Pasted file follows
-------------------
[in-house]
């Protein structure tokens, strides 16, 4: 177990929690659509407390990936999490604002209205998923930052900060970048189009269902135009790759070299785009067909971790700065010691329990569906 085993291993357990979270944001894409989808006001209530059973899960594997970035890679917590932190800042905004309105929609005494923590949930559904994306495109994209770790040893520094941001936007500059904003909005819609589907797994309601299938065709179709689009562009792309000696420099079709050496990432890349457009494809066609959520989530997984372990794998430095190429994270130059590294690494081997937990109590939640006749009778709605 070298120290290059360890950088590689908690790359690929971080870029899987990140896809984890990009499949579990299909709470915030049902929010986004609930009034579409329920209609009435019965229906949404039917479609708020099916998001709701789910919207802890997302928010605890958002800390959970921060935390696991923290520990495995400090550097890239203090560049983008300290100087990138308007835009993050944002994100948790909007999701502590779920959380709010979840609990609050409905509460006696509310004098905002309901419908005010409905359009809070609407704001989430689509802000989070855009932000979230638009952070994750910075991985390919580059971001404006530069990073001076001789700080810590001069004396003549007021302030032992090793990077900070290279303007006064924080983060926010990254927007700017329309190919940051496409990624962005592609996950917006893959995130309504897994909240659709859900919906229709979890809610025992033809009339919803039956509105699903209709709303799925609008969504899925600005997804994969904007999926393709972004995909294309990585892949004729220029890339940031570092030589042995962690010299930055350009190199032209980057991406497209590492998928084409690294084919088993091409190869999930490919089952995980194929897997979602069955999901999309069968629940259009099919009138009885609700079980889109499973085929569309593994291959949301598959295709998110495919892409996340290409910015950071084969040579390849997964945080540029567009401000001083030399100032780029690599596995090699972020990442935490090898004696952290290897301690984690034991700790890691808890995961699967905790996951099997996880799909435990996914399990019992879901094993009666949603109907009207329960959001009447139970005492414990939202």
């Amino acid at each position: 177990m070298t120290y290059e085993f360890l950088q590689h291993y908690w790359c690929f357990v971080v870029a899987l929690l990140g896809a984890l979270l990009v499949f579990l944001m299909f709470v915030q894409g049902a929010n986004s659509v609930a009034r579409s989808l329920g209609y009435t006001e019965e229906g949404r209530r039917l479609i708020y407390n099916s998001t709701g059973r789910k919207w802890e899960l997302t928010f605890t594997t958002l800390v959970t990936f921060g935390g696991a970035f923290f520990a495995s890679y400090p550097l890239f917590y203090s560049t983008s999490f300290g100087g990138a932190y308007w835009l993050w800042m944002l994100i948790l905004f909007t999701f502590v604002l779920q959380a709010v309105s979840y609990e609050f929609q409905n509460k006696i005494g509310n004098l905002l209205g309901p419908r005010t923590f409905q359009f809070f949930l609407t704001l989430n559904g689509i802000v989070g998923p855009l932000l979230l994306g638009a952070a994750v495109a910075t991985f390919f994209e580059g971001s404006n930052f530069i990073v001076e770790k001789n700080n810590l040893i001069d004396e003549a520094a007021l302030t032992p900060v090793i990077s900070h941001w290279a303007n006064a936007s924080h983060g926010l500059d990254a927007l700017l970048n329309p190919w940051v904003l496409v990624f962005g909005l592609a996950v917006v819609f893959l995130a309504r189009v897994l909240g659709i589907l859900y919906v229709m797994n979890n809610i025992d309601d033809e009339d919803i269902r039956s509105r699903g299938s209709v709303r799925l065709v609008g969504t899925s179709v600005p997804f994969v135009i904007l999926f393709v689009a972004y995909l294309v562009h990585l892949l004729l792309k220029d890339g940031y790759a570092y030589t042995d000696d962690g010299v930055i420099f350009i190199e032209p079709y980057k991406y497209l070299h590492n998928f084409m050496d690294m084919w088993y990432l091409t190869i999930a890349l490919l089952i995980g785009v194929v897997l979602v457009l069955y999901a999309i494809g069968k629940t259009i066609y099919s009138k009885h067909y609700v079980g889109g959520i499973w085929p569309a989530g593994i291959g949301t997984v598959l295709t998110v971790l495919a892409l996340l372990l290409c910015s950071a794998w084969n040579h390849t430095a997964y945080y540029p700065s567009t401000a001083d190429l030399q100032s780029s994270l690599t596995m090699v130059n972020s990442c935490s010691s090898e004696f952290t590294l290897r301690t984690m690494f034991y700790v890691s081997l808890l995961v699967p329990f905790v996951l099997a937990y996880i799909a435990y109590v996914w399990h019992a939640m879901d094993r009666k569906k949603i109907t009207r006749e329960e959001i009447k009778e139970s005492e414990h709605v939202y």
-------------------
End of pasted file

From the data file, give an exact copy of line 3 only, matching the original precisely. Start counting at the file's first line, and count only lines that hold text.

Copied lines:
């Amino acid at each position: 177990m070298t120290y290059e085993f360890l950088q590689h291993y908690w790359c690929f357990v971080v870029a899987l929690l990140g896809a984890l979270l990009v499949f579990l944001m299909f709470v915030q894409g049902a929010n986004s659509v609930a009034r579409s989808l329920g209609y009435t006001e019965e229906g949404r209530r039917l479609i708020y407390n099916s998001t709701g059973r789910k919207w802890e899960l997302t928010f605890t594997t958002l800390v959970t990936f921060g935390g696991a970035f923290f520990a495995s890679y400090p550097l890239f917590y203090s560049t983008s999490f300290g100087g990138a932190y308007w835009l993050w800042m944002l994100i948790l905004f909007t999701f502590v604002l779920q959380a709010v309105s979840y609990e609050f929609q409905n509460k006696i005494g509310n004098l905002l209205g309901p419908r005010t923590f409905q359009f809070f949930l609407t704001l989430n559904g689509i802000v989070g998923p855009l932000l979230l994306g638009a952070a994750v495109a910075t991985f390919f994209e580059g971001s404006n930052f530069i990073v001076e770790k001789n700080n810590l040893i001069d004396e003549a520094a007021l302030t032992p900060v090793i990077s900070h941001w290279a303007n006064a936007s924080h983060g926010l500059d990254a927007l700017l970048n329309p190919w940051v904003l496409v990624f962005g909005l592609a996950v917006v819609f893959l995130a309504r189009v897994l909240g659709i589907l859900y919906v229709m797994n979890n809610i025992d309601d033809e009339d919803i269902r039956s509105r699903g299938s209709v709303r799925l065709v609008g969504t899925s179709v600005p997804f994969v135009i904007l999926f393709v689009a972004y995909l294309v562009h990585l892949l004729l792309k220029d890339g940031y790759a570092y030589t042995d000696d962690g010299v930055i420099f350009i190199e032209p079709y980057k991406y497209l070299h590492n998928f084409m050496d690294m084919w088993y990432l091409t190869i999930a890349l490919l089952i995980g785009v194929v897997l979602v457009l069955y999901a999309i494809g069968k629940t259009i066609y099919s009138k009885h067909y609700v079980g889109g959520i499973w085929p569309a989530g593994i291959g949301t997984v598959l295709t998110v971790l495919a892409l996340l372990l290409c910015s950071a794998w084969n040579h390849t430095a997964y945080y540029p700065s567009t401000a001083d190429l030399q100032s780029s994270l690599t596995m090699v130059n972020s990442c935490s010691s090898e004696f952290t590294l290897r301690t984690m690494f034991y700790v890691s081997l808890l995961v699967p329990f905790v996951l099997a937990y996880i799909a435990y109590v996914w399990h019992a939640m879901d094993r009666k569906k949603i109907t009207r006749e329960e959001i009447k009778e139970s005492e414990h709605v939202y």